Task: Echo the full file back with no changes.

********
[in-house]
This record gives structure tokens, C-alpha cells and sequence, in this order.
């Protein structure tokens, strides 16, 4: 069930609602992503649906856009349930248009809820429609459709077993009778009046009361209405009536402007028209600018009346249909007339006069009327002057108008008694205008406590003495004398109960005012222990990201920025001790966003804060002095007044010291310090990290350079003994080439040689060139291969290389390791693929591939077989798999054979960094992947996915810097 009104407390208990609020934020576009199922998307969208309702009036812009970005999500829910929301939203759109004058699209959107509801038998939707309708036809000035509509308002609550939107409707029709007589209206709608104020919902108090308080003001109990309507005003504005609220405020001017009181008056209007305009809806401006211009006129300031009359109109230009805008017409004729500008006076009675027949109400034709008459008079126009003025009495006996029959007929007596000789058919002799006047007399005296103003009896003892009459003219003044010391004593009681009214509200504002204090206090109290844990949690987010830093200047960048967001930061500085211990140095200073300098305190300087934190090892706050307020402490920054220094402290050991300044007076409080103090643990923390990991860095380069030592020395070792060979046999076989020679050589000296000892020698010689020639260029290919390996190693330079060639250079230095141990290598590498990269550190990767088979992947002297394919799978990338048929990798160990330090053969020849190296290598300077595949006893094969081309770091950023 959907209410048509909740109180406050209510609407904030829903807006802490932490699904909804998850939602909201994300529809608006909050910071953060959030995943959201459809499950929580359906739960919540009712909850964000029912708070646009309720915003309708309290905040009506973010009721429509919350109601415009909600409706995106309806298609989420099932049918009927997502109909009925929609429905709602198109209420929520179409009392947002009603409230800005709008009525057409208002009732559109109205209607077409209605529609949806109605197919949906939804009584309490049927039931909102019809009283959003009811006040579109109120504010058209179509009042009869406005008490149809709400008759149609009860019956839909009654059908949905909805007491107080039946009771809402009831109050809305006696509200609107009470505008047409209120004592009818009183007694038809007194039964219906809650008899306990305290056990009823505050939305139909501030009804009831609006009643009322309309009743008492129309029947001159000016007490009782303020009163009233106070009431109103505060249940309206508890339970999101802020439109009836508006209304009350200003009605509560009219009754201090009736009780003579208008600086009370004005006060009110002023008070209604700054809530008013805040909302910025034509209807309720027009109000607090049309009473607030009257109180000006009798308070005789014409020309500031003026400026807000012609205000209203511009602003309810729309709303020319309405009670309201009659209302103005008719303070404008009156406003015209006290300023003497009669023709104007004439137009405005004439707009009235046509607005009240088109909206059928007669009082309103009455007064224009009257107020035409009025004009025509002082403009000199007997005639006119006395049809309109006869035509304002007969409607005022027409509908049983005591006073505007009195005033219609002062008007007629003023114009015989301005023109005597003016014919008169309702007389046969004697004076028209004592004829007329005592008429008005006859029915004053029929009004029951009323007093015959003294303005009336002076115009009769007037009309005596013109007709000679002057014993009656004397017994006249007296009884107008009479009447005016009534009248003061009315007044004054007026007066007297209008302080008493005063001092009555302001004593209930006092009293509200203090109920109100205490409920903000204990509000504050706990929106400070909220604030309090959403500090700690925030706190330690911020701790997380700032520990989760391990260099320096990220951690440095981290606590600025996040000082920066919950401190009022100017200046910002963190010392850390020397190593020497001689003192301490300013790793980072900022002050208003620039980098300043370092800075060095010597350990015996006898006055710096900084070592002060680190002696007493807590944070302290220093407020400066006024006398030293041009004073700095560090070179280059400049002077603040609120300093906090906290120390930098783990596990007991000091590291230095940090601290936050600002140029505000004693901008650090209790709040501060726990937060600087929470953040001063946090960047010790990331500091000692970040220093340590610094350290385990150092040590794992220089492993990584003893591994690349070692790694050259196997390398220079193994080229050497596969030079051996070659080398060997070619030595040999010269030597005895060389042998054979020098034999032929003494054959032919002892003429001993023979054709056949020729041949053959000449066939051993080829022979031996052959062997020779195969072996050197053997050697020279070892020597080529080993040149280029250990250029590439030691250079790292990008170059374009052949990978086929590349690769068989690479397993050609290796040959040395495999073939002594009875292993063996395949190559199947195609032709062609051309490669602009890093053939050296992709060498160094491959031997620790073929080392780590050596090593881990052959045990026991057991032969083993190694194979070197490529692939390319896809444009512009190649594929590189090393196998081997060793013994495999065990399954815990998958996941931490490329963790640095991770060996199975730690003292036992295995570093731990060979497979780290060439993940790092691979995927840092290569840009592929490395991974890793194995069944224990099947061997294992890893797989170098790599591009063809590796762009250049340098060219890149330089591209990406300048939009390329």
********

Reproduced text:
[in-house]
This record gives structure tokens, C-alpha cells and sequence, in this order.
């Protein structure tokens, strides 16, 4: 069930609602992503649906856009349930248009809820429609459709077993009778009046009361209405009536402007028209600018009346249909007339006069009327002057108008008694205008406590003495004398109960005012222990990201920025001790966003804060002095007044010291310090990290350079003994080439040689060139291969290389390791693929591939077989798999054979960094992947996915810097 009104407390208990609020934020576009199922998307969208309702009036812009970005999500829910929301939203759109004058699209959107509801038998939707309708036809000035509509308002609550939107409707029709007589209206709608104020919902108090308080003001109990309507005003504005609220405020001017009181008056209007305009809806401006211009006129300031009359109109230009805008017409004729500008006076009675027949109400034709008459008079126009003025009495006996029959007929007596000789058919002799006047007399005296103003009896003892009459003219003044010391004593009681009214509200504002204090206090109290844990949690987010830093200047960048967001930061500085211990140095200073300098305190300087934190090892706050307020402490920054220094402290050991300044007076409080103090643990923390990991860095380069030592020395070792060979046999076989020679050589000296000892020698010689020639260029290919390996190693330079060639250079230095141990290598590498990269550190990767088979992947002297394919799978990338048929990798160990330090053969020849190296290598300077595949006893094969081309770091950023 959907209410048509909740109180406050209510609407904030829903807006802490932490699904909804998850939602909201994300529809608006909050910071953060959030995943959201459809499950929580359906739960919540009712909850964000029912708070646009309720915003309708309290905040009506973010009721429509919350109601415009909600409706995106309806298609989420099932049918009927997502109909009925929609429905709602198109209420929520179409009392947002009603409230800005709008009525057409208002009732559109109205209607077409209605529609949806109605197919949906939804009584309490049927039931909102019809009283959003009811006040579109109120504010058209179509009042009869406005008490149809709400008759149609009860019956839909009654059908949905909805007491107080039946009771809402009831109050809305006696509200609107009470505008047409209120004592009818009183007694038809007194039964219906809650008899306990305290056990009823505050939305139909501030009804009831609006009643009322309309009743008492129309029947001159000016007490009782303020009163009233106070009431109103505060249940309206508890339970999101802020439109009836508006209304009350200003009605509560009219009754201090009736009780003579208008600086009370004005006060009110002023008070209604700054809530008013805040909302910025034509209807309720027009109000607090049309009473607030009257109180000006009798308070005789014409020309500031003026400026807000012609205000209203511009602003309810729309709303020319309405009670309201009659209302103005008719303070404008009156406003015209006290300023003497009669023709104007004439137009405005004439707009009235046509607005009240088109909206059928007669009082309103009455007064224009009257107020035409009025004009025509002082403009000199007997005639006119006395049809309109006869035509304002007969409607005022027409509908049983005591006073505007009195005033219609002062008007007629003023114009015989301005023109005597003016014919008169309702007389046969004697004076028209004592004829007329005592008429008005006859029915004053029929009004029951009323007093015959003294303005009336002076115009009769007037009309005596013109007709000679002057014993009656004397017994006249007296009884107008009479009447005016009534009248003061009315007044004054007026007066007297209008302080008493005063001092009555302001004593209930006092009293509200203090109920109100205490409920903000204990509000504050706990929106400070909220604030309090959403500090700690925030706190330690911020701790997380700032520990989760391990260099320096990220951690440095981290606590600025996040000082920066919950401190009022100017200046910002963190010392850390020397190593020497001689003192301490300013790793980072900022002050208003620039980098300043370092800075060095010597350990015996006898006055710096900084070592002060680190002696007493807590944070302290220093407020400066006024006398030293041009004073700095560090070179280059400049002077603040609120300093906090906290120390930098783990596990007991000091590291230095940090601290936050600002140029505000004693901008650090209790709040501060726990937060600087929470953040001063946090960047010790990331500091000692970040220093340590610094350290385990150092040590794992220089492993990584003893591994690349070692790694050259196997390398220079193994080229050497596969030079051996070659080398060997070619030595040999010269030597005895060389042998054979020098034999032929003494054959032919002892003429001993023979054709056949020729041949053959000449066939051993080829022979031996052959062997020779195969072996050197053997050697020279070892020597080529080993040149280029250990250029590439030691250079790292990008170059374009052949990978086929590349690769068989690479397993050609290796040959040395495999073939002594009875292993063996395949190559199947195609032709062609051309490669602009890093053939050296992709060498160094491959031997620790073929080392780590050596090593881990052959045990026991057991032969083993190694194979070197490529692939390319896809444009512009190649594929590189090393196998081997060793013994495999065990399954815990998958996941931490490329963790640095991770060996199975730690003292036992295995570093731990060979497979780290060439993940790092691979995927840092290569840009592929490395991974890793194995069944224990099947061997294992890893797989170098790599591009063809590796762009250049340098060219890149330089591209990406300048939009390329």